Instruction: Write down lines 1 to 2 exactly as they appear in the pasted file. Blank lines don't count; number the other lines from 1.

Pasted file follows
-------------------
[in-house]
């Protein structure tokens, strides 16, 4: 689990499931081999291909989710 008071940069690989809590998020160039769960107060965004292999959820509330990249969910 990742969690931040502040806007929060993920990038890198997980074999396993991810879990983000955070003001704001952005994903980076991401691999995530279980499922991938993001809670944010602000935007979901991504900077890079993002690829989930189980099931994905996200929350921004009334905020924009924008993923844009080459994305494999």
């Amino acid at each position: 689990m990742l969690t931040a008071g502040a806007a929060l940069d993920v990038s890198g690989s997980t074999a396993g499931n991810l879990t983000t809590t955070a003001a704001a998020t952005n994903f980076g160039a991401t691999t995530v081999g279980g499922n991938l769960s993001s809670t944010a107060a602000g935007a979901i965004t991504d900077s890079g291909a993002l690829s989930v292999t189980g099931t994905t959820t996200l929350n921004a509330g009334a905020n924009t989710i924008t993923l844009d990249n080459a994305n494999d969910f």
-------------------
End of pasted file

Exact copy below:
[in-house]
């Protein structure tokens, strides 16, 4: 689990499931081999291909989710 008071940069690989809590998020160039769960107060965004292999959820509330990249969910 990742969690931040502040806007929060993920990038890198997980074999396993991810879990983000955070003001704001952005994903980076991401691999995530279980499922991938993001809670944010602000935007979901991504900077890079993002690829989930189980099931994905996200929350921004009334905020924009924008993923844009080459994305494999």